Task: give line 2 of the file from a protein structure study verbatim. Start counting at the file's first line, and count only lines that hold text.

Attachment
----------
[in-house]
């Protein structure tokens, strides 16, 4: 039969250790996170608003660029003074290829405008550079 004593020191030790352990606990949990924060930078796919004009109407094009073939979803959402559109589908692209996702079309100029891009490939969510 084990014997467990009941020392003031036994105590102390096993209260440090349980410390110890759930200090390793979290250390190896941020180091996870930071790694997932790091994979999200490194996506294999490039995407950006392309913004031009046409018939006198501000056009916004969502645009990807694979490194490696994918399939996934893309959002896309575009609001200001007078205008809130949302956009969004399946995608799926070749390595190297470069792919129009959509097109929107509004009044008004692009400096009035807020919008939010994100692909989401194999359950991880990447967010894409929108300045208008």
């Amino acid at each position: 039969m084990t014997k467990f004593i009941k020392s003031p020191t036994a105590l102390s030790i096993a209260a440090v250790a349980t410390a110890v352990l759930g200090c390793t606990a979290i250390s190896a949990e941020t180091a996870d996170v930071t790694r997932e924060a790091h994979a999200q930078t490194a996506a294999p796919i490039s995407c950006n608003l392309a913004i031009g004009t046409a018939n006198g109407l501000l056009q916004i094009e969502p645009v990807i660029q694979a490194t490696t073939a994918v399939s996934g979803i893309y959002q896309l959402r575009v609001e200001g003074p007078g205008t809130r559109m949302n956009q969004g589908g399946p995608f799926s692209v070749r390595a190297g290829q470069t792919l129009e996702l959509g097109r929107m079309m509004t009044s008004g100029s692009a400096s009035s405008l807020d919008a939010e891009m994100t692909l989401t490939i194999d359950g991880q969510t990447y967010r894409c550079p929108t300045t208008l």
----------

């Protein structure tokens, strides 16, 4: 039969250790996170608003660029003074290829405008550079 004593020191030790352990606990949990924060930078796919004009109407094009073939979803959402559109589908692209996702079309100029891009490939969510 084990014997467990009941020392003031036994105590102390096993209260440090349980410390110890759930200090390793979290250390190896941020180091996870930071790694997932790091994979999200490194996506294999490039995407950006392309913004031009046409018939006198501000056009916004969502645009990807694979490194490696994918399939996934893309959002896309575009609001200001007078205008809130949302956009969004399946995608799926070749390595190297470069792919129009959509097109929107509004009044008004692009400096009035807020919008939010994100692909989401194999359950991880990447967010894409929108300045208008």